MIT Media Lab Professor: Tech should be simple like Apple iPod, not bloated like Microsoft Windows

Dr. John Maeda, an associate professor of design and computation at the M.I.T. Media Lab and an award-winning graphic designer, has spent eight months putting forward his own one-word vision of the future: simplicity,” Jessie Scanlon reports for The New York Times.

“There is too much needless complexity in the world, he argues. Technology, which was supposed to make our lives easier, has taken a wrong turn. In 20 years we’ve gone from the simplicity of MacPaint to Photoshop. While the first fostered a creative explosion, the second gave birth to an industry of how-to books and classes. And such complexity is commonplace, Dr. Maeda says,” Scanlon reports.

“The Windows operating system is a case in point. According to Gary McGraw, chief technology officer at the software consultant Cigital, the 2000 version of Windows had 20 million lines of source code. XP, released in 2001, had 40 million – a doubling in less than two years. Critics of such complexity have offered myriad solutions. Writing about the “threshold of frustration,” Bill Buxton, a former chief scientist at the graphics software maker Alias who now runs a consulting firm, called for engineers to focus less on technology and more on who, what, when, where, why – that is, how it’s being used,” Scanlon reports.

After the first year of The Simplicity Design Workshop, some tenets of simplicity have emerged:
1. Heed cultural patterns. The iPod, for instance, succeeded not just because of its sleek form, but because, in conjunction with iTunes, it solved so many of the problems of buying and storing music.
2. Be transparent. People like to have a mental model of how things work.
3. Edit. Simplicity hinges as much on cutting nonessential features as on adding helpful ones, the Newton MessagePad and the Palm Pilot being prime examples.
4. Prototype. Push beyond proof-of-technology demos and build prototypes that people can interact with.

here.

19 Comments

  1. Tom,
    You say “People in teh real world don’t give a crap about
    how many lines of code something has… they only care if
    it works.”

    Yes, typical PC user attitude. Just one example:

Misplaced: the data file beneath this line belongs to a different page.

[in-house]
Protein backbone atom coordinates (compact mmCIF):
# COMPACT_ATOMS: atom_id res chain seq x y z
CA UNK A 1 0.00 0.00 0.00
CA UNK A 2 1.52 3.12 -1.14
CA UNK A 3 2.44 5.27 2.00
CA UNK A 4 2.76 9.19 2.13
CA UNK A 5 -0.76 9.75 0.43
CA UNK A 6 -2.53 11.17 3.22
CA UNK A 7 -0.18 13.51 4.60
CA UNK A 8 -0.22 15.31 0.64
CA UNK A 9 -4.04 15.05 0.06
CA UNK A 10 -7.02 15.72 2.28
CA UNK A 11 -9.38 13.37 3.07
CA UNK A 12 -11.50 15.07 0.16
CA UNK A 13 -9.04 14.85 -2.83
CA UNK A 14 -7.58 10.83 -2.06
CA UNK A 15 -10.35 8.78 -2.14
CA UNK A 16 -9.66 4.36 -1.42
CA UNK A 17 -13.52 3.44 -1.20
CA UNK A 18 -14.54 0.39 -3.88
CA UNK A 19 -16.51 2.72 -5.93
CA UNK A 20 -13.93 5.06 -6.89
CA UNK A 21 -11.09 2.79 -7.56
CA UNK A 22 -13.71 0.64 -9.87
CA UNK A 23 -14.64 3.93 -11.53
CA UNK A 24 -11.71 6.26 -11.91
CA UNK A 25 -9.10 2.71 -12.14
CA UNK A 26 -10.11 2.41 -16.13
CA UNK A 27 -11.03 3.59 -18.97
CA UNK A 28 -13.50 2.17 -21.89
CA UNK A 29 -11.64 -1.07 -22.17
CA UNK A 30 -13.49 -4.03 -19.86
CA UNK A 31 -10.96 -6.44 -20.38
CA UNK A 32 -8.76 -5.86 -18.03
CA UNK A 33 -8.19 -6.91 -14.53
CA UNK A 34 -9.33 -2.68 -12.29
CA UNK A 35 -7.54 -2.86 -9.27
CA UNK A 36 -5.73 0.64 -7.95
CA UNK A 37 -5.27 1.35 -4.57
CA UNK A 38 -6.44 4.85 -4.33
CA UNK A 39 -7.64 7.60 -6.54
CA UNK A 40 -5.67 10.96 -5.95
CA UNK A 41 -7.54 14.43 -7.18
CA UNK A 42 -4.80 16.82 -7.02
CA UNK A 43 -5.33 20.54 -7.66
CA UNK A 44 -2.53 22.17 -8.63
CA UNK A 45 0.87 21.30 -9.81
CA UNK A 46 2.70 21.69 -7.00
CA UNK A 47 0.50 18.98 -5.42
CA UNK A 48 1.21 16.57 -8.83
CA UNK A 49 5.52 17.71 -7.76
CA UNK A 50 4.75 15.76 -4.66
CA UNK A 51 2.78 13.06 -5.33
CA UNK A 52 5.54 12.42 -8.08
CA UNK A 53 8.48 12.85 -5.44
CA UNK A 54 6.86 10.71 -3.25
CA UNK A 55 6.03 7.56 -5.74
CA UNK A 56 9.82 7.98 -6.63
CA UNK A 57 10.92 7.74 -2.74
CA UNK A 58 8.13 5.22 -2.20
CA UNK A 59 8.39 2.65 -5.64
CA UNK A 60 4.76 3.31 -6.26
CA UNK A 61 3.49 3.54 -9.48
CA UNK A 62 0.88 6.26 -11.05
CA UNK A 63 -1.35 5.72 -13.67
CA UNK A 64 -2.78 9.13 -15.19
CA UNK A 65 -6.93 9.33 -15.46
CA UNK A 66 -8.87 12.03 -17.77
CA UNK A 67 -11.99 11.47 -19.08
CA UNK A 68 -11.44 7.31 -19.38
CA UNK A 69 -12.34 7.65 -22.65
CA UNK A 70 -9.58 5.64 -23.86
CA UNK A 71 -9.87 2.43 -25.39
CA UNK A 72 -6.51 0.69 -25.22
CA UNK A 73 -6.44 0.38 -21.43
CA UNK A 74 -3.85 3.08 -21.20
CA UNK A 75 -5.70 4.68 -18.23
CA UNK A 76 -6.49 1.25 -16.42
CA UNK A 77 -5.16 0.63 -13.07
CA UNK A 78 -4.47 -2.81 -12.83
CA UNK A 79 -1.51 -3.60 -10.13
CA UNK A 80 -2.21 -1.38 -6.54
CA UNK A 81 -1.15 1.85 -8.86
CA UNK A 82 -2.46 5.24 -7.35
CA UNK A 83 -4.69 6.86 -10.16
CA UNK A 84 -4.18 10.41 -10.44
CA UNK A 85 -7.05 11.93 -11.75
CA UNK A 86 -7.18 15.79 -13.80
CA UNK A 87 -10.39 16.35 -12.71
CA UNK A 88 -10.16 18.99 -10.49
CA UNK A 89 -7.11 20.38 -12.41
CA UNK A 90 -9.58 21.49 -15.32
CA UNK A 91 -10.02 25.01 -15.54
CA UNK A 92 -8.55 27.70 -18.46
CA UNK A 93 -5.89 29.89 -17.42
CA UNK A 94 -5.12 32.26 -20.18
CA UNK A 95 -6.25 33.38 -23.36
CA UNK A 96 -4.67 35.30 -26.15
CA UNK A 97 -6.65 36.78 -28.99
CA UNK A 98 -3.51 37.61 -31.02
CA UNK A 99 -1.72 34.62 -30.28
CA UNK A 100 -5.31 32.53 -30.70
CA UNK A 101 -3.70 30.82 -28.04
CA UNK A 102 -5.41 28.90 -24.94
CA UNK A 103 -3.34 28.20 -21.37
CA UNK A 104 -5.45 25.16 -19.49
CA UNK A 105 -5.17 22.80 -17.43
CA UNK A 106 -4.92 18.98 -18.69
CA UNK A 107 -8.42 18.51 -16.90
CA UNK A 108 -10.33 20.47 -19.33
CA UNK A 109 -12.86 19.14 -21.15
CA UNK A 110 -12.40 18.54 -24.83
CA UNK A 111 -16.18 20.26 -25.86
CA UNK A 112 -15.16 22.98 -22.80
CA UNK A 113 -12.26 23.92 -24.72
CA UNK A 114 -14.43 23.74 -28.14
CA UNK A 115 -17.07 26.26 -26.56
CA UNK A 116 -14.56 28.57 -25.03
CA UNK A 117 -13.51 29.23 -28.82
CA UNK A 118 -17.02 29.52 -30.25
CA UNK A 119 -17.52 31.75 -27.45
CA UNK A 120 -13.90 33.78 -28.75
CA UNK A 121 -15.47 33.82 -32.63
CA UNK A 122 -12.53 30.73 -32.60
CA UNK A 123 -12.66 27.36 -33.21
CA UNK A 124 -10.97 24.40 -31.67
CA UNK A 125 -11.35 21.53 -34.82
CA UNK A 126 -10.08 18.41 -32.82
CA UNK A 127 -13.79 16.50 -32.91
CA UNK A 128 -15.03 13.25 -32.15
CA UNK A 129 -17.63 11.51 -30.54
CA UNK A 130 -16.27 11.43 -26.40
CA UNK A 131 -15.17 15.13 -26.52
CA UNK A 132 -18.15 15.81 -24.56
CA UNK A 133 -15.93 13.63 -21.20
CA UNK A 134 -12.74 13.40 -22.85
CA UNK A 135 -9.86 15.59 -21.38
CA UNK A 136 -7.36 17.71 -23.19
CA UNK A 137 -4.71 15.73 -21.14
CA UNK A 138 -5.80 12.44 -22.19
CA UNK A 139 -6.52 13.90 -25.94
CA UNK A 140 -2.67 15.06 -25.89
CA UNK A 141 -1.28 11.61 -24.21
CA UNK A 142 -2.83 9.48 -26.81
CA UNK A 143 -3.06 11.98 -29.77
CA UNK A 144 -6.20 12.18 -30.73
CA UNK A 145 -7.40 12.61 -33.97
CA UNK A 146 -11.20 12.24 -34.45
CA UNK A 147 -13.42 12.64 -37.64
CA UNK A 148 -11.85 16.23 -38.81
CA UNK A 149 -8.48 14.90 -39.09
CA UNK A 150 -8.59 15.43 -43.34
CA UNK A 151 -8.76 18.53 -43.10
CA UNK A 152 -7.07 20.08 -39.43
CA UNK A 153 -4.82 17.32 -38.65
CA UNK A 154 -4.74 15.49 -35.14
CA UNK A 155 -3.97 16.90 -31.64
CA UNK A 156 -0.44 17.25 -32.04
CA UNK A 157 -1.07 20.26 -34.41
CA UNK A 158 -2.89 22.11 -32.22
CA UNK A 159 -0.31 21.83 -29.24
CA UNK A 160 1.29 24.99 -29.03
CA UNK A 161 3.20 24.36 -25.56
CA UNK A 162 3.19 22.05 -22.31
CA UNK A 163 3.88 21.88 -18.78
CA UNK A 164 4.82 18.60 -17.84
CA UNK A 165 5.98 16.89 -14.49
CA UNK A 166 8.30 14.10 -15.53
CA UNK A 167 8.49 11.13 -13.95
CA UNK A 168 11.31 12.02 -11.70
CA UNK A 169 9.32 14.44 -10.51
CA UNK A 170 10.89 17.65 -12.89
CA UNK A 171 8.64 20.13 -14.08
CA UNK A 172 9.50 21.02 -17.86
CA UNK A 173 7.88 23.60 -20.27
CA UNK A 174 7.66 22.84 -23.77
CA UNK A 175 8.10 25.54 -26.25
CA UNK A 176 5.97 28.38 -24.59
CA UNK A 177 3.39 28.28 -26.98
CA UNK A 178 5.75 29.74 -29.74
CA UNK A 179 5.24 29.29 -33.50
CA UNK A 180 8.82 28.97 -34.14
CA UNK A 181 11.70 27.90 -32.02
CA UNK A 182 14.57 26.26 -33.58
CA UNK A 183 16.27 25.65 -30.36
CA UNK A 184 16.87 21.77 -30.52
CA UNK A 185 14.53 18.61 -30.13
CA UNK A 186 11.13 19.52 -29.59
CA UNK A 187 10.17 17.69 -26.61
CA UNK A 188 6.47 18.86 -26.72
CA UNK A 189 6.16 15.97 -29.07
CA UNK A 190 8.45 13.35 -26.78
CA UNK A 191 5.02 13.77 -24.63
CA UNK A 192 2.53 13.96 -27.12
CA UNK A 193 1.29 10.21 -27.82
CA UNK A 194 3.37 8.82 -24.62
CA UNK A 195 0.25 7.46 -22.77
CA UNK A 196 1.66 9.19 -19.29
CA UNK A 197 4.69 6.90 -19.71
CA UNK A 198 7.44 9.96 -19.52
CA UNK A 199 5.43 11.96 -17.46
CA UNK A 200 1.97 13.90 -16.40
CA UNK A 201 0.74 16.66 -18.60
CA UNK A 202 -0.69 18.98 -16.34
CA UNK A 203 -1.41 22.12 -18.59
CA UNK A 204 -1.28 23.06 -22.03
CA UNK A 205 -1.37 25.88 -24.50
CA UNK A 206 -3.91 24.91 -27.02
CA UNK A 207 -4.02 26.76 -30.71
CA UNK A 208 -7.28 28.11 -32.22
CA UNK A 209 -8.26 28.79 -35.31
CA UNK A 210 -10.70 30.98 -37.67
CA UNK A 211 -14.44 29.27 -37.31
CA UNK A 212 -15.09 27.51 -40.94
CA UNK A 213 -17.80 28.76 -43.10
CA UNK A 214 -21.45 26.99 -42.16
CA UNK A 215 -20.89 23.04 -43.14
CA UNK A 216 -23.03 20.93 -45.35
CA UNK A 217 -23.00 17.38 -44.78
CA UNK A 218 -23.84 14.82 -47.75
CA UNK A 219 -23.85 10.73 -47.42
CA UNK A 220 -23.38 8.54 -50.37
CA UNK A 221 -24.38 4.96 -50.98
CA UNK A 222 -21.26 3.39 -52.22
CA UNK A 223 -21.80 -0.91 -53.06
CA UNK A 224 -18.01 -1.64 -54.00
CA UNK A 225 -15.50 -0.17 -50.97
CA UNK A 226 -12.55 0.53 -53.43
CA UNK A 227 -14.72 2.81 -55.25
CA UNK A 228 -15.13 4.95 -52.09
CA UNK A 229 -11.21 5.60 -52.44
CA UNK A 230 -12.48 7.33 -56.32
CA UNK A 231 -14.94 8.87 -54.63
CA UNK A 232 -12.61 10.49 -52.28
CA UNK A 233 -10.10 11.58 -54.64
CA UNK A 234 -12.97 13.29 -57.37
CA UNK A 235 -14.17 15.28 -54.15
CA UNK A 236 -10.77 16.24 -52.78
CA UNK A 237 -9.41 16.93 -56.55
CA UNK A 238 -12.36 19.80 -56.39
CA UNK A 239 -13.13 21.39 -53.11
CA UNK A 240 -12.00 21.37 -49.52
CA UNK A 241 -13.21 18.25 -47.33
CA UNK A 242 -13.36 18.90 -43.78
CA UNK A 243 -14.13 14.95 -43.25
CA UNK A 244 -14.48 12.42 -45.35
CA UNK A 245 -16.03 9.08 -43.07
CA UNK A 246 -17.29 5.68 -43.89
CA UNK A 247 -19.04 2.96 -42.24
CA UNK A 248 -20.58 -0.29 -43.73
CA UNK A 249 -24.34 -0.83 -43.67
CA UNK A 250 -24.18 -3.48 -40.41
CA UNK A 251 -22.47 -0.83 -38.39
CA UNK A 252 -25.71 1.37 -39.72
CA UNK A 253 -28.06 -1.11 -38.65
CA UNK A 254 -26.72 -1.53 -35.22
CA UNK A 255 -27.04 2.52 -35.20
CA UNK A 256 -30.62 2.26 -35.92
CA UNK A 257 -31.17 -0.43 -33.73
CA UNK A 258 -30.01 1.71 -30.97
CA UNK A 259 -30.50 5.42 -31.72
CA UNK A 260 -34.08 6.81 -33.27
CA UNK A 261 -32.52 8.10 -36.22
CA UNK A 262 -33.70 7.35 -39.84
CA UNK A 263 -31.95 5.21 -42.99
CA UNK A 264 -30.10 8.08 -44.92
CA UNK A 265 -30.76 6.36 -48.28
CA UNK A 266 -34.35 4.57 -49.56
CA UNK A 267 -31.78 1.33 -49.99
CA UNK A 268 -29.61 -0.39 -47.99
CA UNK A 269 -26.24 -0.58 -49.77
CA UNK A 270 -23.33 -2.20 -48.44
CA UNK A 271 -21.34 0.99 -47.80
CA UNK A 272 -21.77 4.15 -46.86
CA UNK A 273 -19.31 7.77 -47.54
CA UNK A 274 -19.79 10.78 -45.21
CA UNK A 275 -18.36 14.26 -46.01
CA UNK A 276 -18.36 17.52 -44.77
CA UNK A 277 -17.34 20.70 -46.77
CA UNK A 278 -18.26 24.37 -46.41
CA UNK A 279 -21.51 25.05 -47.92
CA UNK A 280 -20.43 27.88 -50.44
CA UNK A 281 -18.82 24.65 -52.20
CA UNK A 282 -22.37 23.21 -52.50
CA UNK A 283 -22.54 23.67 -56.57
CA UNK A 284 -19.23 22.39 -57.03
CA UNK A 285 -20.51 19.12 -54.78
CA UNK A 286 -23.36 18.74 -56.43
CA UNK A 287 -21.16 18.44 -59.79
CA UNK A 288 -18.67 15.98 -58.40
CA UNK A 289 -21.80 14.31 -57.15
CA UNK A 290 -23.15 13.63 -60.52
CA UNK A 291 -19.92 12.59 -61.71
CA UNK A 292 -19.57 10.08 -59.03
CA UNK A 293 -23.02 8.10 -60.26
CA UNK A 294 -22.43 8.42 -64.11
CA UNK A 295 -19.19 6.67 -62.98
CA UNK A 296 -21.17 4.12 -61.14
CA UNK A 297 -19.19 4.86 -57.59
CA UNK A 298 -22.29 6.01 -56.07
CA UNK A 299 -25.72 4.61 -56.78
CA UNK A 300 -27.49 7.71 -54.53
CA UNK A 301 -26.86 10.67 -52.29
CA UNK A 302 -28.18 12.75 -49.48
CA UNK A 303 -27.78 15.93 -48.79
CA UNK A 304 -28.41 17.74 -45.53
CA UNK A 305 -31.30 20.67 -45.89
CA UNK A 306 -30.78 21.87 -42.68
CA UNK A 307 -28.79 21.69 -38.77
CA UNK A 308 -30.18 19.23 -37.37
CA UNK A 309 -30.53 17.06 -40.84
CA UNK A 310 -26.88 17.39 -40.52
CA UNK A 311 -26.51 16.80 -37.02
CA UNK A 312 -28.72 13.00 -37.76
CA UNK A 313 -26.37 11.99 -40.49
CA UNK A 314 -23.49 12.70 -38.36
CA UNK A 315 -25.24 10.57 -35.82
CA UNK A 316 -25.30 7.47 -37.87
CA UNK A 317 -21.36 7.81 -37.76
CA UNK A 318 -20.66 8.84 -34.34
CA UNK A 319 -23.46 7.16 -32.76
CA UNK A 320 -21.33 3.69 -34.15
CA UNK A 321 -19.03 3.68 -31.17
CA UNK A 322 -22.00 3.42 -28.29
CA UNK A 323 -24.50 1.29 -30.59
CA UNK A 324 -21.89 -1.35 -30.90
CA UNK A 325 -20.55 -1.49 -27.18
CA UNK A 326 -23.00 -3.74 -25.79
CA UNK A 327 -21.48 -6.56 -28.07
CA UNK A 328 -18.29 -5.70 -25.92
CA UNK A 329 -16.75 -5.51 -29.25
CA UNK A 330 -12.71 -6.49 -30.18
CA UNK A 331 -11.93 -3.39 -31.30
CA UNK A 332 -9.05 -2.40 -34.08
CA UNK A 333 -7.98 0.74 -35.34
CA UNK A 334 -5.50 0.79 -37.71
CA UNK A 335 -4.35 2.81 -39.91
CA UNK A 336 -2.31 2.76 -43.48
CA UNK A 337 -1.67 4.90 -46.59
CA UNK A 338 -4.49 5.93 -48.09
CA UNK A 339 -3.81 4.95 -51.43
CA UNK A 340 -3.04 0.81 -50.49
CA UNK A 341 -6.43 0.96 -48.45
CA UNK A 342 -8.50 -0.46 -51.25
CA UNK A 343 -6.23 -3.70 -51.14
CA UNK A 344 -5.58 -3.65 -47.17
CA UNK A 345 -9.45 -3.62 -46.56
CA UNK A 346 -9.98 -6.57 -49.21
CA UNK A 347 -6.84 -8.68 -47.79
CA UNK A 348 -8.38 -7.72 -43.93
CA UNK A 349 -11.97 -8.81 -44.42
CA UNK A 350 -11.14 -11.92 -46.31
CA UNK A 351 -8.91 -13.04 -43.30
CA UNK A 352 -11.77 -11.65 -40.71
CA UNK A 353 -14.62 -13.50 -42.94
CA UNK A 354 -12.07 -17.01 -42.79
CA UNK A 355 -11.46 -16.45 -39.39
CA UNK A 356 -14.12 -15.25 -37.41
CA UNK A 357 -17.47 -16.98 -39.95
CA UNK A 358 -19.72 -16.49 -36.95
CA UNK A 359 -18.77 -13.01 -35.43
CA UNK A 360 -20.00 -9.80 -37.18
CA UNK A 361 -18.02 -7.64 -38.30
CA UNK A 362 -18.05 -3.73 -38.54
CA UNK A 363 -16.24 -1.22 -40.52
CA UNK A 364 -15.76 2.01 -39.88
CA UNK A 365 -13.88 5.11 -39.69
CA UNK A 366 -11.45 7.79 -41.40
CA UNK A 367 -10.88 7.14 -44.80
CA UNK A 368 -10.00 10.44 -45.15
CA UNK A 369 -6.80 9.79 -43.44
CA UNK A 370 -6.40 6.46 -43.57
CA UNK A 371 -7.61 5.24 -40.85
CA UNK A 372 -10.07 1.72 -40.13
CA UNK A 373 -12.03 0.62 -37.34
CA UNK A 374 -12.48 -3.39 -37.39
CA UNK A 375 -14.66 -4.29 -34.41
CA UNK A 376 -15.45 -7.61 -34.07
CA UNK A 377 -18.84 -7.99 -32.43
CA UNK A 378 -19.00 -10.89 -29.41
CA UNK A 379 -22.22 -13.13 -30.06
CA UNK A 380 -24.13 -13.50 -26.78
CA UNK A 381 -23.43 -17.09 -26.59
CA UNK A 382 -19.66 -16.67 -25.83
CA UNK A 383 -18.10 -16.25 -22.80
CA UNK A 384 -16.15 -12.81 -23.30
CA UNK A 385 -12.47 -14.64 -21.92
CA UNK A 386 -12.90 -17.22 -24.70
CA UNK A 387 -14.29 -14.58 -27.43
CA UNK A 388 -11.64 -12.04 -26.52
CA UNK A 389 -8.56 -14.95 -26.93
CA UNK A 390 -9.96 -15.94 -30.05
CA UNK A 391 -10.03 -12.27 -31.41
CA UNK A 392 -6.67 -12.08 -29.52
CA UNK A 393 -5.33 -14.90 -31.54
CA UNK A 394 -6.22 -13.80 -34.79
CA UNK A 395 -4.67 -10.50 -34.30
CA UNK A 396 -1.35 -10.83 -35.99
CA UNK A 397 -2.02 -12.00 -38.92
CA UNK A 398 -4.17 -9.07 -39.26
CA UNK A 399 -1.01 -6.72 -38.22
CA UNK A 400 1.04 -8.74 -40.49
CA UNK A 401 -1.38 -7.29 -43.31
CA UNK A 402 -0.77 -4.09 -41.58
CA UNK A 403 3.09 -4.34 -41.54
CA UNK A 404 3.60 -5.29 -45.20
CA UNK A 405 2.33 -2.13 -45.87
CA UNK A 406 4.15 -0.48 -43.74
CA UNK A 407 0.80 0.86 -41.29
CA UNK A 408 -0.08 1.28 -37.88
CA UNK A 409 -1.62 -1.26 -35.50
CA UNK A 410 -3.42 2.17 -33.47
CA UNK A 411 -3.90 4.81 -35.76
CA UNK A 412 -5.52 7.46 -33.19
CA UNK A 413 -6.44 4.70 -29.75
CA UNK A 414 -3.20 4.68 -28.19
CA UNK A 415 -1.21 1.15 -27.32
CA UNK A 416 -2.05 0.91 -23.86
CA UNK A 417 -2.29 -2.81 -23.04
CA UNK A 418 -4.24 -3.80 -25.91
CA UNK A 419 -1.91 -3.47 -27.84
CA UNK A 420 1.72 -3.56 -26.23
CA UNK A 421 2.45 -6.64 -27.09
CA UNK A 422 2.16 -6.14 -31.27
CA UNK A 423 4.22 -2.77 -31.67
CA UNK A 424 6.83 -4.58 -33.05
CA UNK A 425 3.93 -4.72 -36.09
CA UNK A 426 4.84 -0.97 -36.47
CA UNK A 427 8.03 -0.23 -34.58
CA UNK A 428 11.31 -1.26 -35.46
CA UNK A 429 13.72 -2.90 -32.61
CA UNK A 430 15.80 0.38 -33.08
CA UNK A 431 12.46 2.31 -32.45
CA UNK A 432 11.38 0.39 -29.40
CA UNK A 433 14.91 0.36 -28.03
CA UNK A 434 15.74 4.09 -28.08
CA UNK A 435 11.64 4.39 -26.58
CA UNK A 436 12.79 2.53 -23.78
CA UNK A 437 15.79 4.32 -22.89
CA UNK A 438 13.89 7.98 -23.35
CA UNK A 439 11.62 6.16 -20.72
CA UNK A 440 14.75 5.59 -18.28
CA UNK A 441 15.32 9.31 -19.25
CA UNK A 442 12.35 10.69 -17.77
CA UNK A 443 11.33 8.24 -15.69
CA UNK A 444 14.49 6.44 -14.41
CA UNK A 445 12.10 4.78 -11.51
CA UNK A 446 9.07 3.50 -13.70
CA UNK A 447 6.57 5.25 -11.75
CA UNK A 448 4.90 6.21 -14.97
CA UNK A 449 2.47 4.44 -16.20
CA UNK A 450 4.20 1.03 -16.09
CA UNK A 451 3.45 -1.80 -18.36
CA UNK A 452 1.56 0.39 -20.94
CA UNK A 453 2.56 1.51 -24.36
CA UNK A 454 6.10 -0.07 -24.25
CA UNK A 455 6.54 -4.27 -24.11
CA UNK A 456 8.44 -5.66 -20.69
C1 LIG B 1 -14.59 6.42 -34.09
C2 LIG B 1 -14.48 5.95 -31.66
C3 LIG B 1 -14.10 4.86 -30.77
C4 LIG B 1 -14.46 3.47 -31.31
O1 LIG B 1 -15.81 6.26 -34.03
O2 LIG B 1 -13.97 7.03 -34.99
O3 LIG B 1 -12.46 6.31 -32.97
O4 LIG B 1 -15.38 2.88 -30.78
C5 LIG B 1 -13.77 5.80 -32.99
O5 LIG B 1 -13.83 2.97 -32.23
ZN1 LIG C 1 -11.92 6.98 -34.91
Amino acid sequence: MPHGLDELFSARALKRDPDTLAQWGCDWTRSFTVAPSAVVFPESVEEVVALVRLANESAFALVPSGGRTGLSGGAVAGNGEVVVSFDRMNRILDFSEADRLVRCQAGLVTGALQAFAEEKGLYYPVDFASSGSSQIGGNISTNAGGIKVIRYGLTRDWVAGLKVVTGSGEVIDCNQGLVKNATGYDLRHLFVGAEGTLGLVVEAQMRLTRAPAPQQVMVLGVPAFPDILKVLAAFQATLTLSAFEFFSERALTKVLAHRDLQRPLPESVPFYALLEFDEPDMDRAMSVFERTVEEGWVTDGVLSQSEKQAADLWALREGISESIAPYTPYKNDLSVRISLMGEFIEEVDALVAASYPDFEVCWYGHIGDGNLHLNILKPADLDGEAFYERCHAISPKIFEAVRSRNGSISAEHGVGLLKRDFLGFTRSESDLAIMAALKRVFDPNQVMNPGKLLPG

Someone complained that his new very high speed printer took
    some 15 minutes to print a few PowerPoint slides.
    I volunteered to have a look at his PostScript file.
    Selected one page that took 90 seconds of printer CPU time
    and was over 12,000 lines long.

    I wrote a PostScript program to do the same job. It took
    some 0.2 sec CPU time and was 30 lines long, including
    comments.

    Certainly the original PS file “worked”, but all over the
    world people are waiting and waiting beside printers and
    wonder whether they could draw these slides by hand faster
    than a printer with 100-400 millions of instructions per sec
    can do.

    The other side of the story of course is that bloat sells
    new and new printers for those who only care about whether
    the stuff “works”.
    Also, it is good for social intercourse. People around
    printers having coffee, a bit of gossip, etc, perfectly
    legitimately. They just wait and wait for bloatware to “work”.

    MS

  2. i have seen John Maeda speak publicly on many occassions, and talked with him several times. he’s a brilliant guy – very together, coherent, and professional, like most of the other individuals that make up the MIT Media Lab.

    the doctrine of simplicity that Maeda has put forth is one that i live by every day, and everything i design has simplicity as the ultimate goal. i wish people would stop making stupid analogies about cars and grandmas and Apple computers. simplicity and complexity are not mutually exclusive.

    Mac OS X is getting its share of software bloat these days. i was never a Mac fan before OS X and i don’t like OS 9 at all. i do prefer the interface to Microsoft Windows in most cases, but i still wish the interface was more simple. i agree with Jef Raskin, the father of the Mac, who recently commented that the Mac interface had become very similar to Microsoft Windows. i wish the designers of operating systems could wash all the crap out of their brains and start over – we are all immersed in a sea of user interface garbage and hidden functionality. it doesn’t have to be like this… but it will stay this way for a long time. it’s also sad to see so many Linux distributions that are simply rip-offs of the Mac and Windows interfaces.

    by the way, i’m not your Ford-driving grandma – i do architectural rendering, programming in OpenGL/PHP/XML, and i’ve also written my own music sequencing software. many of the applications i use are exceedingly complex and actually get in the way of getting work done, rather than speeding up my work. every software designer should do himself a favor and take Maeda’s comments seriously. decades from now, computers are going to be running such massive mountains of code that nobody will be able to translate it all or understand how it works. we need to throw everything away and start over.

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